Discomfort intolerance: Evaluation of incremental validity for panic-relevant symptoms using 10% carbon dioxide-enriched air provocation

Marcel O. Bonn-Miller, Michael J. Zvolensky, Amit Bernstein

Research output: Contribution to journalArticlepeer-review


The present investigation examined the relation between discomfort intolerance and panic-relevant symptoms among 216 (117 women) young adults who participated in a biological challenge procedure. Partially consistent with hypotheses, after covarying for anxiety sensitivity, negative affectivity, and emotional acceptance, the intolerance subscale of the Discomfort Intolerance scale [DIS; Schmidt, N. B., Richey, J. A., & Fitzpatrick, K. K. (2006). Discomfort intolerance: development of a construct and measure relevant to panic disorder. Journal of Anxiety Disorders, 20, 263-280] was significantly incrementally related to increased post-challenge anxiety focused on bodily sensations, physical panic symptoms, and behavioral avoidance, but not cognitive panic symptoms. Inconsistent with prediction, the avoidance subscale of the DIS was not significantly related to any of the dependent variables. Results are discussed in relation to better understanding the role of discomfort intolerance as a unique explanatory factor in the context of panic psychopathology.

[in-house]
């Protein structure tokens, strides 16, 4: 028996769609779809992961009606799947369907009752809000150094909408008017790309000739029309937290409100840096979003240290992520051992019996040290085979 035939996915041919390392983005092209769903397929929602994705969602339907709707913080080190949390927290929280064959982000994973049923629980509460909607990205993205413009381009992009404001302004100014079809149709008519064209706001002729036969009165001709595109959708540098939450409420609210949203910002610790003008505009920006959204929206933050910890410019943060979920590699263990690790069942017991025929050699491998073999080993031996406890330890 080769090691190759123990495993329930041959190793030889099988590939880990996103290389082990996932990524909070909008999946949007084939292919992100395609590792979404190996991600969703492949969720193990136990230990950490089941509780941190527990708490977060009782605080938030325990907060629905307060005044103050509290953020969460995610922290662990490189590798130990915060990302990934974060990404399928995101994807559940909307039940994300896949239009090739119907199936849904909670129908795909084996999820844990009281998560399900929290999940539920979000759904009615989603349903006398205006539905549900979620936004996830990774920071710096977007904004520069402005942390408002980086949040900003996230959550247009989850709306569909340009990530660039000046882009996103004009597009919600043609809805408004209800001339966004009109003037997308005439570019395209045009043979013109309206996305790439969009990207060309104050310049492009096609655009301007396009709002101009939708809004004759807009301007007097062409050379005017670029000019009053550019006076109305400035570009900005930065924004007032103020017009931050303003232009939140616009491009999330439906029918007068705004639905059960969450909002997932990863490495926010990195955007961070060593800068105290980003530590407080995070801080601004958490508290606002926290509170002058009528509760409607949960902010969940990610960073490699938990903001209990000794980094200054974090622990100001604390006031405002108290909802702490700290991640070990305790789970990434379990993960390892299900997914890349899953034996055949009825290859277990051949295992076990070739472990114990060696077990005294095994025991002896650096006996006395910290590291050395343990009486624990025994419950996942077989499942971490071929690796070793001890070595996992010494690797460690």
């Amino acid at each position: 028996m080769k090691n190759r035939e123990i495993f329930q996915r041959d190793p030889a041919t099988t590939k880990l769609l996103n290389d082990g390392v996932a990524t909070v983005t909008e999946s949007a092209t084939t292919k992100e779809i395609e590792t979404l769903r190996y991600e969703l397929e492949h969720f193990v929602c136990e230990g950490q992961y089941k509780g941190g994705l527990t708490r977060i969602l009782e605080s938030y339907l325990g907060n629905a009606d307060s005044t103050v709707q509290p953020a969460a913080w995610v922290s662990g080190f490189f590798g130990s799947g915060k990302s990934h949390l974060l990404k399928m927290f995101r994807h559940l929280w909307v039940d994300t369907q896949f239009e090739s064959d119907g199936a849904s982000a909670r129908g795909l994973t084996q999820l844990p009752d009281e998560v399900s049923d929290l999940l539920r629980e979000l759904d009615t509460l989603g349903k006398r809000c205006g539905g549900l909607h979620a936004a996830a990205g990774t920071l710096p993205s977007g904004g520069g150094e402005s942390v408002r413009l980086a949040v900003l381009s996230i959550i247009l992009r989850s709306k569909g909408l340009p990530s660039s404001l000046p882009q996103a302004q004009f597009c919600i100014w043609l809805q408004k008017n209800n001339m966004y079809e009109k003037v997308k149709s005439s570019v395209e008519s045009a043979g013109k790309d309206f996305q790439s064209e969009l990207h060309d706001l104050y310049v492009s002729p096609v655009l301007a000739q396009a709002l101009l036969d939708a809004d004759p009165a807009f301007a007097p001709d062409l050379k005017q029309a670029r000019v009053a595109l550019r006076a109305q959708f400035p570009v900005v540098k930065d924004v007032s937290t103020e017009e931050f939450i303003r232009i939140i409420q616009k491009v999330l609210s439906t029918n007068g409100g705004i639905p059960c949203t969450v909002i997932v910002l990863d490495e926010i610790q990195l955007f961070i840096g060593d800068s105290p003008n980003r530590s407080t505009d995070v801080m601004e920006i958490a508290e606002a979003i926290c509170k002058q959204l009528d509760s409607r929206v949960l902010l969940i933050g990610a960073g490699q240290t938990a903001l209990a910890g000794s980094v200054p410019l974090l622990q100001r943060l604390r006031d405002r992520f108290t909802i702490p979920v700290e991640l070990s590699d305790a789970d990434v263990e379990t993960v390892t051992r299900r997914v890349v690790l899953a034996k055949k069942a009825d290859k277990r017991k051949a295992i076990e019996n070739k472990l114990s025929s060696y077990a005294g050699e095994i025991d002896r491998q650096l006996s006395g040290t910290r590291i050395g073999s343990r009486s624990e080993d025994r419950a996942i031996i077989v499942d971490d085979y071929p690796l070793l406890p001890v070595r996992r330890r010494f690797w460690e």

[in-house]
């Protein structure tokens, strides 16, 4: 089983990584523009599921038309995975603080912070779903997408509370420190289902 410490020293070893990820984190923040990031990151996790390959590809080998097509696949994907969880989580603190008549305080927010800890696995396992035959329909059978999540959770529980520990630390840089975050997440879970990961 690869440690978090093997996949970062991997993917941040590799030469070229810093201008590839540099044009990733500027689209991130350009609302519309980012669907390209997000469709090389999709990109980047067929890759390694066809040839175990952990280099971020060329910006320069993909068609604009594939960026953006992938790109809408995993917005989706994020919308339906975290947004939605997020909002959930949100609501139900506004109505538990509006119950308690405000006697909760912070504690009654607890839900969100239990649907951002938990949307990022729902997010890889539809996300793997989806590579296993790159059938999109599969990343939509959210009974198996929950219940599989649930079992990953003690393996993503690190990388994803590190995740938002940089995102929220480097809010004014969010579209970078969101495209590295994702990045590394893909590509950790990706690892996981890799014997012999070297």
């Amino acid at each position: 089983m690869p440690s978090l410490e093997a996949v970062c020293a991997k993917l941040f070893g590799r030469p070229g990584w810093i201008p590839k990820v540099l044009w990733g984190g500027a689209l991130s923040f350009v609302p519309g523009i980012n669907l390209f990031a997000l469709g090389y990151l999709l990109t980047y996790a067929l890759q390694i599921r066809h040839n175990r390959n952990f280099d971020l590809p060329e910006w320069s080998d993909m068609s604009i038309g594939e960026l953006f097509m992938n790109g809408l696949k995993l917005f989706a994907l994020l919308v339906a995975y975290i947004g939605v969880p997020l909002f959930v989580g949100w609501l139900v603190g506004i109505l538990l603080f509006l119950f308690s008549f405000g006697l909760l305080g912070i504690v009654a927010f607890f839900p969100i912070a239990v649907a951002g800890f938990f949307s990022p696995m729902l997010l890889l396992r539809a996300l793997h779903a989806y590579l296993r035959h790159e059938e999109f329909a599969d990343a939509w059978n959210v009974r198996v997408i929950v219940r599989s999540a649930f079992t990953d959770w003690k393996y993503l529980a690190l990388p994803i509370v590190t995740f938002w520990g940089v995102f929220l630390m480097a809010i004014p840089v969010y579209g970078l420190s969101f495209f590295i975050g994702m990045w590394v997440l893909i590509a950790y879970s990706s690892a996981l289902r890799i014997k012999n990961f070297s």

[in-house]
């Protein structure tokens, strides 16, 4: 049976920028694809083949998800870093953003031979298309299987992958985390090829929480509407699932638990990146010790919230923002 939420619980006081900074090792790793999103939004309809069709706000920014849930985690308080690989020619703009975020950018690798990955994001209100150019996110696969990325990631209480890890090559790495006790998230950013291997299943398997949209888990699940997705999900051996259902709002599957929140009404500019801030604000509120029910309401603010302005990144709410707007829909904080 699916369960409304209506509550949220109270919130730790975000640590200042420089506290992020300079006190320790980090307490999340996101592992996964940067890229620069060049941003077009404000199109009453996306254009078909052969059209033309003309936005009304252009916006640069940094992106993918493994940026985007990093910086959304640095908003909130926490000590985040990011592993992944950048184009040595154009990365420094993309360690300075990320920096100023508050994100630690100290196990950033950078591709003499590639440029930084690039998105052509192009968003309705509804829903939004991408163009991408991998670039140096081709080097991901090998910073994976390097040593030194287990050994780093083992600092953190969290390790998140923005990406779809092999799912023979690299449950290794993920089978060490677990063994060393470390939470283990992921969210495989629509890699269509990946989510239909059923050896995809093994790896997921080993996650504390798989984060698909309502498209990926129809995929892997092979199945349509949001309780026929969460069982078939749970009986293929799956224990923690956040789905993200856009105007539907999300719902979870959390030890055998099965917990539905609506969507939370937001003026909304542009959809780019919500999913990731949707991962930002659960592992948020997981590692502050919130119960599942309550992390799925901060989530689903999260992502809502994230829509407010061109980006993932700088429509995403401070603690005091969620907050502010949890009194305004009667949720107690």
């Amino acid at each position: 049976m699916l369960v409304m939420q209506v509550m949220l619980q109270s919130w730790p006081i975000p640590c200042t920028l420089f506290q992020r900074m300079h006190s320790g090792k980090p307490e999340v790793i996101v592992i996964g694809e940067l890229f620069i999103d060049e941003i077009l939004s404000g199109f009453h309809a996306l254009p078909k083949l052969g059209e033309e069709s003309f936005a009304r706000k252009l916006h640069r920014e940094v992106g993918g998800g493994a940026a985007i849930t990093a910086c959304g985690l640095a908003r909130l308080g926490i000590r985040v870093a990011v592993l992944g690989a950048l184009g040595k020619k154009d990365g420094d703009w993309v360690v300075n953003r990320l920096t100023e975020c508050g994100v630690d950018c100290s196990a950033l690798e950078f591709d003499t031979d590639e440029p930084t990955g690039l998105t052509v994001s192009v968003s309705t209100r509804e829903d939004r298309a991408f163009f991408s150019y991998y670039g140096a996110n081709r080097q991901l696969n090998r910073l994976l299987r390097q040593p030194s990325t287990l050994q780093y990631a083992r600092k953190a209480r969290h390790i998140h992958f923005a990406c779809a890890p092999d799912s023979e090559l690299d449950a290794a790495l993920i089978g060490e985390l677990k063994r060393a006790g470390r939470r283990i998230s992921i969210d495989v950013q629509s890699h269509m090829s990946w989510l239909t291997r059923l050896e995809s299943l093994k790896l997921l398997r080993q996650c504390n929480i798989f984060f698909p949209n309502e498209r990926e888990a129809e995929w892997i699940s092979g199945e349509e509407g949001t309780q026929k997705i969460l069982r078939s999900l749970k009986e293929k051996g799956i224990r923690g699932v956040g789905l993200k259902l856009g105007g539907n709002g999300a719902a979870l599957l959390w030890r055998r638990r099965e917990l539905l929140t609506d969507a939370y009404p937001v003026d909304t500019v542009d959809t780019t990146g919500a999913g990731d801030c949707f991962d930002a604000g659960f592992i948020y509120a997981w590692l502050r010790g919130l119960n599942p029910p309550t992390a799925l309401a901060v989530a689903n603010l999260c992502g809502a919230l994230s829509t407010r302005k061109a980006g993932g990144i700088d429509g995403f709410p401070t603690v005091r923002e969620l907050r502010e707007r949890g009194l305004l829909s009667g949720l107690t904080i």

Original languageEnglish
Pages (from-to)197-203
Number of pages7
JournalJournal of Anxiety Disorders
Issue number2
StatePublished - Mar 2009
Externally publishedYes

Bibliographical note

Funding Information:
This work was supported by National Institute on Drug Abuse research grants (1 R01 MH076629-01, 1 R01 DA018734-01A1, and R03 DA16307-01) awarded to Dr. Zvolensky. Dr. Bernstein also acknowledges that this work was supported in part by VA Office of Academic Affairs and Health Services Research and Development Service Research funds. Data for the present study were collected in the Anxiety and Health Research Laboratory at the University of Vermont.


  • Anxiety
  • Avoidance
  • Biological challenge
  • Discomfort intolerance
  • Negative affectivity
  • Panic

ASJC Scopus subject areas

  • Psychiatry and Mental health
  • Clinical Psychology


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